Canberra is better placed than most Australian cities to adapt to the changing nature of work brought about by automation, artificial intelligence and big data, a new report has shown.
A study of 25 Australian cities for so-called knowledge capital and knowledge economy found the Canberra-Queanbeyan region is one of the best prepared Australian locations for the technological revolution and knowledge transition.
Sydney, Melbourne, Canberra-Queanbeyan, Brisbane and Perth made up the top five rankings, while the remaining 20 cities were found to have knowledge limitations and concerns about how the changing nature of work will impacting different urban areas.
The report, by the University of Canberra's Faculty of Business, Government and Law, found cities that have traditionally relied on manufacturing and mining industries for employment now lack sufficient knowledge capital for future work, with many not developing required knowledge economy to respond successfully to the arrival of new technologies.
A lack of adaption in the bottom 20 cities could see poor economic outcomes as new knowledge becomes critical to prosperity and employment.
The report cites the importance of education of overseas students as Australia's third largest export commodity, coming as automation leads to mass replacement of workers with machines, with some experts predicting a net 50 per cent loss of employment within 30 years.
It defines knowledge cities as "fundamental drivers of innovation and creativity for the prosperity of a nation's economy" and those least susceptible to the impacts of technological advancement.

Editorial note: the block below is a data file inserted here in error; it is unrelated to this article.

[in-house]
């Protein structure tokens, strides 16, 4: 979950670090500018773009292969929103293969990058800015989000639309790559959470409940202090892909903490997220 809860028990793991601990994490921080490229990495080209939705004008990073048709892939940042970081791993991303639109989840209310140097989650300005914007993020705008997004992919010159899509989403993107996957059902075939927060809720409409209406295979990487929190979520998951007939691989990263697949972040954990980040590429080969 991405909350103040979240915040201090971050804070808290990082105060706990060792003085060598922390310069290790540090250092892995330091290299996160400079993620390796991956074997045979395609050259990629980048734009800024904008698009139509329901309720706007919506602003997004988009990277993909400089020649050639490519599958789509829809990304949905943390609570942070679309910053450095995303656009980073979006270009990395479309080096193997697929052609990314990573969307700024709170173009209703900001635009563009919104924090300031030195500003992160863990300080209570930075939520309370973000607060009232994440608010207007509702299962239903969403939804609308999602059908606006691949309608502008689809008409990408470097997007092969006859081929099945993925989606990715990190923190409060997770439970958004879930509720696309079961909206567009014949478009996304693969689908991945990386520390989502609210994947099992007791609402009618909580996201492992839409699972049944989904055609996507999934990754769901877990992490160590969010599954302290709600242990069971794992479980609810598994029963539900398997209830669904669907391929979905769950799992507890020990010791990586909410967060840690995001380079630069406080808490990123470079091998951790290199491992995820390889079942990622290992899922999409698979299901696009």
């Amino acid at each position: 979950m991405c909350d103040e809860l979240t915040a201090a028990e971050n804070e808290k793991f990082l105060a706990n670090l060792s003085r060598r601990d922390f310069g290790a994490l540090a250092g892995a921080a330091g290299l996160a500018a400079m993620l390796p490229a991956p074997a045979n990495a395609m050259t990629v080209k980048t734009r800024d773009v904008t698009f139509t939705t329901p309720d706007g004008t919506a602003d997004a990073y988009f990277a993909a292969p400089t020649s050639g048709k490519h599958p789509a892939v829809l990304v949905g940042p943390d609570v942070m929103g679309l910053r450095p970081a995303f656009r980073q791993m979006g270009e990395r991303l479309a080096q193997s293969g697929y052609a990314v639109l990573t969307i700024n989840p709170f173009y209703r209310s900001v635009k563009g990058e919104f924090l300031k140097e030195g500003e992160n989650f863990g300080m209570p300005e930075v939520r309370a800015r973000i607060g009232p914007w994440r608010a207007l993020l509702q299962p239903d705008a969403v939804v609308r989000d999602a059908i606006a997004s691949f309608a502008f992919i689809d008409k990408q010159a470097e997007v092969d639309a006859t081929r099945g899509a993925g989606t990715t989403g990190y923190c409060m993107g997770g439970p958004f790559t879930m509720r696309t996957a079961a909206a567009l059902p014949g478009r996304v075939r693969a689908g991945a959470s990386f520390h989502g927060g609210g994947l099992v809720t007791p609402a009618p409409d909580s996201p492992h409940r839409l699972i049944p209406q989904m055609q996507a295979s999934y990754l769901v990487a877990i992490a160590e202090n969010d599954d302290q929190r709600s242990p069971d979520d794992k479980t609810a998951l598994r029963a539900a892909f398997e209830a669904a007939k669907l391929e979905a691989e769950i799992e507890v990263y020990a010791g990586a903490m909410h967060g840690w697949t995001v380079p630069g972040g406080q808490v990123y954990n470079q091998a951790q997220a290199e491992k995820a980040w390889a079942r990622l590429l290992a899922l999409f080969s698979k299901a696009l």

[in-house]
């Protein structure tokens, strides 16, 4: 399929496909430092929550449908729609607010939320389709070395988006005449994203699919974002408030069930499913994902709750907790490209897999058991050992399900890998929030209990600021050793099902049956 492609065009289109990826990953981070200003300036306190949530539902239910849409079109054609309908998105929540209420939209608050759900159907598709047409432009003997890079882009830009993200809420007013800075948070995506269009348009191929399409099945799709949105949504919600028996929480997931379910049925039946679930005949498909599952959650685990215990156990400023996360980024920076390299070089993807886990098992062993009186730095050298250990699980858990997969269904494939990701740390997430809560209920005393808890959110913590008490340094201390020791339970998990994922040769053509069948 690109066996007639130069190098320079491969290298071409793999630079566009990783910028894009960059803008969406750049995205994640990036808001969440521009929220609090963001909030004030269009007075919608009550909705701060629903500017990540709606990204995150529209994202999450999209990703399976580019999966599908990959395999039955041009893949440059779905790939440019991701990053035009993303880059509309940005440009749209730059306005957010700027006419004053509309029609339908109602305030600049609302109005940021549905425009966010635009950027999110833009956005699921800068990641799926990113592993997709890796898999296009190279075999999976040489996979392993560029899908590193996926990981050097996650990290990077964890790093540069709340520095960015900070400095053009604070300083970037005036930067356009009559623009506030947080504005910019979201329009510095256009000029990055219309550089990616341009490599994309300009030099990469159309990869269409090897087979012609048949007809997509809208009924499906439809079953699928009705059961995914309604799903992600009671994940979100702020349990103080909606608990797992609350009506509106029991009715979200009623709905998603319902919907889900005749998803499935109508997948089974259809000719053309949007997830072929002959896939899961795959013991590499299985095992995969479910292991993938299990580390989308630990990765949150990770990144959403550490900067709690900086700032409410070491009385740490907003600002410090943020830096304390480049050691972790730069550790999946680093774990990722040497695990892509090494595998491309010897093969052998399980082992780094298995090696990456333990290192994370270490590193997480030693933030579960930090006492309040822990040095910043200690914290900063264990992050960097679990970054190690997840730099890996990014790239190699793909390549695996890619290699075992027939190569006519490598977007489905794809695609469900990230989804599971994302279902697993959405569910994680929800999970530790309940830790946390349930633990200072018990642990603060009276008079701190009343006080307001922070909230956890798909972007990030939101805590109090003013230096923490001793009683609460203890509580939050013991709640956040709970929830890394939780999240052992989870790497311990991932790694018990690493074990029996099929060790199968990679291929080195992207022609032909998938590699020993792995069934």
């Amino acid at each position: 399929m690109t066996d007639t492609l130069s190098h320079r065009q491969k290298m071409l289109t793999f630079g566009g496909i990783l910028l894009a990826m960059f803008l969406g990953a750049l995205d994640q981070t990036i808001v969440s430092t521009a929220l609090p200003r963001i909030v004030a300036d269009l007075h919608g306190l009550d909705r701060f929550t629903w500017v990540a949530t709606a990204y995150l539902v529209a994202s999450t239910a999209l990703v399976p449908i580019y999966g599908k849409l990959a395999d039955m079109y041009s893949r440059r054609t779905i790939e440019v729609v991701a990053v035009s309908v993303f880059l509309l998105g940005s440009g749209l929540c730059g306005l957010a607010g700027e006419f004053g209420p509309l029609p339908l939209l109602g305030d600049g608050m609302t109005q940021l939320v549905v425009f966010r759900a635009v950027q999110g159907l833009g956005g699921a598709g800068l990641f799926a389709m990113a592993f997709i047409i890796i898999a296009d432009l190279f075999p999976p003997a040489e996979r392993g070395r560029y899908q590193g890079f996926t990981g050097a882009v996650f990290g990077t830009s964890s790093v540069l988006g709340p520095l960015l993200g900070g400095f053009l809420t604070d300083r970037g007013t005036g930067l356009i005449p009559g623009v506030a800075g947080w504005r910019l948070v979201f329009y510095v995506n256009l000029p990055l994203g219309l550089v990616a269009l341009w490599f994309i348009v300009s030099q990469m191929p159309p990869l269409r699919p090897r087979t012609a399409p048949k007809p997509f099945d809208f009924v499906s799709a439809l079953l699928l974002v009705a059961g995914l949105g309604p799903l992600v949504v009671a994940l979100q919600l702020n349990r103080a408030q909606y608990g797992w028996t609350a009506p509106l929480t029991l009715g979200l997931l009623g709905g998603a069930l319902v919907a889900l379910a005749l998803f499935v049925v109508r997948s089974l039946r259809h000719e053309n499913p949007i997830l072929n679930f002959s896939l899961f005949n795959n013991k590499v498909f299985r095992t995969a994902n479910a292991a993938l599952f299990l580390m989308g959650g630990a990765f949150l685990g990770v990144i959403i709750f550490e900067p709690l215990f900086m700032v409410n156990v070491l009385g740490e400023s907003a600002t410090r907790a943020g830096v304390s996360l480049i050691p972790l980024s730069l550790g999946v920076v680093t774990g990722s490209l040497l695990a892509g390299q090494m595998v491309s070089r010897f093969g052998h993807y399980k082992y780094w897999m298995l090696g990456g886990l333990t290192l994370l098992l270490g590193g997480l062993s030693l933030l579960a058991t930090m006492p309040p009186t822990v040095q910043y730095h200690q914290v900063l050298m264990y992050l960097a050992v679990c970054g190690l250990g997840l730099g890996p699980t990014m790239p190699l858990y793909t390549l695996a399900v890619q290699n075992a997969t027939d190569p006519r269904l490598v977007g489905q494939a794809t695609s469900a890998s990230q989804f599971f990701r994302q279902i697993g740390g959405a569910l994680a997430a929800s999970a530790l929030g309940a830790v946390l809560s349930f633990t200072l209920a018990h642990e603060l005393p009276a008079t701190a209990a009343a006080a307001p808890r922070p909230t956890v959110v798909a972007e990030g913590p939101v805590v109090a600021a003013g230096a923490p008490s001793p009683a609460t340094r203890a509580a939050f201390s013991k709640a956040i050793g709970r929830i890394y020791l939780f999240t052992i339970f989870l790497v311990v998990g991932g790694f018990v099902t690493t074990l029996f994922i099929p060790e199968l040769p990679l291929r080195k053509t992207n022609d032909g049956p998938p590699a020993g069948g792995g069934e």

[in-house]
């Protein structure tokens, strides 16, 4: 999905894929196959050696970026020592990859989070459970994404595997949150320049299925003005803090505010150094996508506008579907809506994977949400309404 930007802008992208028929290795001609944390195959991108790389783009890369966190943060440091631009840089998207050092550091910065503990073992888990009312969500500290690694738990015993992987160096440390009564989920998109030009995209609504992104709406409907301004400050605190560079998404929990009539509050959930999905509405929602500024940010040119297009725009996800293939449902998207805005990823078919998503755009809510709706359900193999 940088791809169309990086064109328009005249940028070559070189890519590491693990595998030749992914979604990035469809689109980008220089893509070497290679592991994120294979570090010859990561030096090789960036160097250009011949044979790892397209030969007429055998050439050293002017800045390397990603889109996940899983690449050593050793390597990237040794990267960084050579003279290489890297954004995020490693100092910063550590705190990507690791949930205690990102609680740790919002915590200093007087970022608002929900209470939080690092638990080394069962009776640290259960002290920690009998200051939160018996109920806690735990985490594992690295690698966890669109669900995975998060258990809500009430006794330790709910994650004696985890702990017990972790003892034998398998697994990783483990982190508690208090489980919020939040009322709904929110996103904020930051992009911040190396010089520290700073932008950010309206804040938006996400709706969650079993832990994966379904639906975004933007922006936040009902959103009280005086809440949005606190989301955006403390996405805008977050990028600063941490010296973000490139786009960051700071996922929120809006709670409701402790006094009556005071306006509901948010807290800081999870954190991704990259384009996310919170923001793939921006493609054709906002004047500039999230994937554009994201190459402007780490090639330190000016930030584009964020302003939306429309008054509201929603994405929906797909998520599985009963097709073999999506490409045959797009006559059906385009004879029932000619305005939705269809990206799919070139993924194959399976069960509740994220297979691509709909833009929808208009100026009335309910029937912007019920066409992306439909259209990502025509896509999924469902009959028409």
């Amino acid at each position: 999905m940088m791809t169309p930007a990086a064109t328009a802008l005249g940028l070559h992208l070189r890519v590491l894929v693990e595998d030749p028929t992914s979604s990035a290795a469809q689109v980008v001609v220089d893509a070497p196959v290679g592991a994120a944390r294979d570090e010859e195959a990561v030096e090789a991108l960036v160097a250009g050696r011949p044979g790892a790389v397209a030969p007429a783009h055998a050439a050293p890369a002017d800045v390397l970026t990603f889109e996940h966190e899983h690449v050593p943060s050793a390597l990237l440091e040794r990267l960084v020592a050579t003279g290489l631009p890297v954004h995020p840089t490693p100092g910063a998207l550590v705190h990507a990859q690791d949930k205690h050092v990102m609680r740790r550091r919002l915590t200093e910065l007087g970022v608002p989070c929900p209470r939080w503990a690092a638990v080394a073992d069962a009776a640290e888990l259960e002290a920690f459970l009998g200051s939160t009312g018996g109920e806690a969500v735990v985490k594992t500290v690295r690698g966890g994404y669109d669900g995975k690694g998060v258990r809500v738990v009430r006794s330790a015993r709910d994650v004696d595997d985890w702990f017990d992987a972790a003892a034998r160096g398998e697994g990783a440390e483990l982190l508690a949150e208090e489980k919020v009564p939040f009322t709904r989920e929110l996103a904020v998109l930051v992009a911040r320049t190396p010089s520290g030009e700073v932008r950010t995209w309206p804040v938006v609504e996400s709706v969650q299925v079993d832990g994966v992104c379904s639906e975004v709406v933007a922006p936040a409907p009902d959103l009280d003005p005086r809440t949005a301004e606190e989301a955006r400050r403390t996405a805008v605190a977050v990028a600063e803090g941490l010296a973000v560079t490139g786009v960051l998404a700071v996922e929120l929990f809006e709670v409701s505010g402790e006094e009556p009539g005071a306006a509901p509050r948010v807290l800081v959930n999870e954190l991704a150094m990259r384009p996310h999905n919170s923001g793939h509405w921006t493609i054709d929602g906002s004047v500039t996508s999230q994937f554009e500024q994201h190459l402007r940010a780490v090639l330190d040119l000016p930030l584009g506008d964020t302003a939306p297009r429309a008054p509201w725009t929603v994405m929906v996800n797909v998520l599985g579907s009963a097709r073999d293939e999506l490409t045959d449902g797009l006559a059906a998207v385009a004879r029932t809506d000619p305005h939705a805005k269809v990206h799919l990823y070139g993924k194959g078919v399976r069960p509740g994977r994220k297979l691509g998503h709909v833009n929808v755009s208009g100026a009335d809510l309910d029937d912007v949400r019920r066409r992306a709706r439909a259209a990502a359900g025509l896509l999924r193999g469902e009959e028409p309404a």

"Canberra stands out as one of Australia's leading knowledge cities, despite its comparatively small population and employment bases," the report said.
"It has higher proportions of its population with both knowledge capacity and who are actually working in the knowledge economy than any other city."
The report found the Canberra-Queanbeyan region was a leader in all indicators except smart work, which measures the number of workers who do not commute but work from home.
Considered a key indicator of changing work practices, Canberra scores lower because of public service traditions and the ability of workers to commute to work in 30 minutes or less.
Canberra – Queanbeyan was found to have the the highest proportion of professionals in Australia at 28.7 per cent, followed by clerical and administrative workers at 19.3 per cent, while 15.5 per cent were managers, 10.5 per cent were technicians and trades workers and 9.3 per cent were community and personal service workers.
The regional includes 31.8 per cent of the population who attended a tertiary or technical institution, the highest level of all Australian locations.
The workforce includes:
- 19.3 per cent of people worked for the federal government
- 6.0 per cent worked in Defence
- 3.8 per cent worked in cafes, restaurants and takeaway food services
- 3.6 per cent worked in school education
- 3.5 per cent worked in tertiary education
Bundaberg, Rockhampton, Launceston, Bunbury and Bendigo made up the bottom five ranked cities in the report.